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Owen Taylor, Editor
Here is this week's issue of AgFax Midsouth Cotton.
Our thanks to SePRO – maker of Brake herbicide – for once again sponsoring our coverage.
Running ahead? Several of our contacts noted this week that their cotton feels like it’s considerably ahead of schedule, both in terms of crop development and pest pressure. Well before the Fourth of July, some cotton had already been blooming for 7 to 10 days.
Plant bug sprays are picking up on a wider basis. In cotton with the heaviest pressure, 3 or even 4 applications have gone out. Those tend to be on fields adjoining corn that has hit brown silk or soybeans that have moved past blooming.
Bollworm egg laying has started. Concerns linger about how well dual-gene cotton will hold up, based on slippage in the last couple of years. See plant bug comments by Angus Catchot, David Hydrick and Trent LaMastus, among others.
Louisiana still needed rain as we closed out our calls on Tuesday night. Since then, at least some rain did develop.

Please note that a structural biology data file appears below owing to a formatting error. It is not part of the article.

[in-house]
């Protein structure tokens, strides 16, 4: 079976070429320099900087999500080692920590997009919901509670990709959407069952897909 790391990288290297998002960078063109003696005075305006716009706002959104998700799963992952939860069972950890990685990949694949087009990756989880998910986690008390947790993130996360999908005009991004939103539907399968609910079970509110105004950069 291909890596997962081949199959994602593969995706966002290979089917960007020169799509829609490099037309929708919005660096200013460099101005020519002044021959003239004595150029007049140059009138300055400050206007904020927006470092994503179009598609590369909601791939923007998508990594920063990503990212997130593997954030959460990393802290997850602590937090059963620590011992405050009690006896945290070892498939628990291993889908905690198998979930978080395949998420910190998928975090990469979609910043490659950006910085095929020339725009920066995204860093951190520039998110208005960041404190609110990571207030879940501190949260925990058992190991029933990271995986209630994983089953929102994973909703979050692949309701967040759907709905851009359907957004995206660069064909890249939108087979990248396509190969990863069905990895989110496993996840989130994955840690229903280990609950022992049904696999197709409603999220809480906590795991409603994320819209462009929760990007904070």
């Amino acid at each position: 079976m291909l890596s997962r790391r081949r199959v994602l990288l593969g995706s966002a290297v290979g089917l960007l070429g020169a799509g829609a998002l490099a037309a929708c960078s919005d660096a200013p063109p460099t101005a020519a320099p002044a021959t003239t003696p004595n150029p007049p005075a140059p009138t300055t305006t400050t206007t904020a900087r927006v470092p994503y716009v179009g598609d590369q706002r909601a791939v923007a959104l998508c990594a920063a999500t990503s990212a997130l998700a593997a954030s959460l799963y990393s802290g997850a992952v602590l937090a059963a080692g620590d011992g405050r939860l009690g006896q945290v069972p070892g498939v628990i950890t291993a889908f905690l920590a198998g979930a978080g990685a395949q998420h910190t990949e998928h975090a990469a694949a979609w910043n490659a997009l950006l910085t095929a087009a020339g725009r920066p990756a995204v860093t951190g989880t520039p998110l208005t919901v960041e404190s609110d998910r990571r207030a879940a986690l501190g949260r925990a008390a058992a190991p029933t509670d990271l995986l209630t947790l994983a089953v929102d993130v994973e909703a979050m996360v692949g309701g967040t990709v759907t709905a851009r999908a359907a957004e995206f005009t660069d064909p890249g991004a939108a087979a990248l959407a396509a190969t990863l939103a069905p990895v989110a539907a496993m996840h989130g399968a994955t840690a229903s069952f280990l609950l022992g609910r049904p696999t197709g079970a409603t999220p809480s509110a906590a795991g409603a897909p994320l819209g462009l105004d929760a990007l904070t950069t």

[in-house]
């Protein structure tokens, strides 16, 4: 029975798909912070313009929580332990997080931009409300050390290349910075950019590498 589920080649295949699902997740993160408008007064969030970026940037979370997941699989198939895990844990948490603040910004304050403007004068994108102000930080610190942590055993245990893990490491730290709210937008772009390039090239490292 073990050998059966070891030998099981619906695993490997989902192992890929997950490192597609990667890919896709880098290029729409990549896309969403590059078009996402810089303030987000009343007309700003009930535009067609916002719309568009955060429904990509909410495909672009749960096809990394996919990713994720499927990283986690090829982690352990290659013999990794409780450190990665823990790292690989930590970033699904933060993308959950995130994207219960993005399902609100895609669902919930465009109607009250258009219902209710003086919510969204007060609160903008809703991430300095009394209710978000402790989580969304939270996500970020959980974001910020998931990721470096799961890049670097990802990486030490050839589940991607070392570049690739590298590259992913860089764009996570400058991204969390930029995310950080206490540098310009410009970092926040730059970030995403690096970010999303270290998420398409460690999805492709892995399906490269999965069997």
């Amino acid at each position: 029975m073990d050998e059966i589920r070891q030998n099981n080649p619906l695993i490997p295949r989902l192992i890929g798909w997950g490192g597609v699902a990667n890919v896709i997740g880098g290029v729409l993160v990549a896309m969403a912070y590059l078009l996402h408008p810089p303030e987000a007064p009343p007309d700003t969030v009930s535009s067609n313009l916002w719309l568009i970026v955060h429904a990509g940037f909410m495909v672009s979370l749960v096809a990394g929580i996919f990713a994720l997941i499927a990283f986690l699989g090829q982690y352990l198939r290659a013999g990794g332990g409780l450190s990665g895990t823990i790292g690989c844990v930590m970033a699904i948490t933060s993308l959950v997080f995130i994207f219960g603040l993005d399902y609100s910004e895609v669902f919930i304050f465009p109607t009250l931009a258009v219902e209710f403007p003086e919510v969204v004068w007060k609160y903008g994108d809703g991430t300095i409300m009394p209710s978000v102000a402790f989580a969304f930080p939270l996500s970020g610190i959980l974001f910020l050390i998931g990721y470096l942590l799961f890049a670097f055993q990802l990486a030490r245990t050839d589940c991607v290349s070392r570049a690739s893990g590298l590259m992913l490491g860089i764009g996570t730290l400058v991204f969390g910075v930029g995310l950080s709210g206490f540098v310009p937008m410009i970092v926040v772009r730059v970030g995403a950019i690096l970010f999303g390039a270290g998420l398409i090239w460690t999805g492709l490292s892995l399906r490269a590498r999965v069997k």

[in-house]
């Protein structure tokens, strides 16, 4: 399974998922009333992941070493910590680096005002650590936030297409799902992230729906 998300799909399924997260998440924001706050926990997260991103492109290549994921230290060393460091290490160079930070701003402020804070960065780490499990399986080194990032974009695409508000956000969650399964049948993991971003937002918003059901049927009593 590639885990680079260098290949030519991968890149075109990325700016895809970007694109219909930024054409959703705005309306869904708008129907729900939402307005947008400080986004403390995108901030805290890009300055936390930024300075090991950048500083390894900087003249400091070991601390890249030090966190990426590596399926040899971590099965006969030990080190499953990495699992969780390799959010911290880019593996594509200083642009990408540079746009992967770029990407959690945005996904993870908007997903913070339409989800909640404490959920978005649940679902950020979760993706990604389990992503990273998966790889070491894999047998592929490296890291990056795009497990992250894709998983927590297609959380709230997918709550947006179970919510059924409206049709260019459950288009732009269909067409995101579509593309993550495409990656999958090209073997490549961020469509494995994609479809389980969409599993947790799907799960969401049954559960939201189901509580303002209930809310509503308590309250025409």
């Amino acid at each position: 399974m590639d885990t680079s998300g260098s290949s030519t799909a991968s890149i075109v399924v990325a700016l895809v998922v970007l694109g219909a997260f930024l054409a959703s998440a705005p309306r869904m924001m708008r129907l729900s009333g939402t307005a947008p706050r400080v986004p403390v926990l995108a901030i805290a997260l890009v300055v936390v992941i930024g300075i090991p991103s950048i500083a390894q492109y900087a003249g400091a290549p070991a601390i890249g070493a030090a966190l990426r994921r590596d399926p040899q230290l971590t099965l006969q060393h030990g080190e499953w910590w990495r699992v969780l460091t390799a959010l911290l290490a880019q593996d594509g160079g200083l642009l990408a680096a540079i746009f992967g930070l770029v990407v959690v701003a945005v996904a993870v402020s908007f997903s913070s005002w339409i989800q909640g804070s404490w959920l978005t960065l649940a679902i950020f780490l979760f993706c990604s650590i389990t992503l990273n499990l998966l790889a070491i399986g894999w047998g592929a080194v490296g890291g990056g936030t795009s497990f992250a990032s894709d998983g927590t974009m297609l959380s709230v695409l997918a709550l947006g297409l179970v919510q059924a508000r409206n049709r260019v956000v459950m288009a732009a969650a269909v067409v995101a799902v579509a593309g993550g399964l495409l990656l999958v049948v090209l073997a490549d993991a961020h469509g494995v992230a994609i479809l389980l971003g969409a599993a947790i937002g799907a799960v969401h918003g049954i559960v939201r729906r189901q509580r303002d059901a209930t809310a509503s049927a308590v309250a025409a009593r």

Angus Catchot, Mississippi Extension Entomologist:
“Depending on your location, plant bugs range from low to moderate to absolutely terrible. In certain areas, particularly around corn, they are about as tough as I’ve seen the in a number of years.
“They continue migrating into cotton and you have to jump on them and stay on them. When this movement ends, it ends, but until then you can’t let up. Regardless of what you spray, the adult numbers will remain high as the migration continues. A few people are dealing with some pretty big numbers similar to what I’m contending with in some of my research plots in the south Delta.
“I’ve had a number of calls in the last couple of days (from 7/3) about worm eggs, and that’s surprising. I’ve been looking at a lot of corn around the state, doing surveys, and I have a pretty good gauge about the size of the majority of the worms are in corn. Based on that, I was really expecting this main flight to hit around July 10-15 but I was leaning more toward July 15.
“However, quite a few people reported some pretty good egg lays just in the last few days.
“On the dual-gene varieties, we still recommend using the 20% egg-lay threshold to trigger an application with a product like Prevathon. We’re basing that on the way worms have been coming through in the last few years. On the VIP varieties, we’re not going with an egg-type threshold.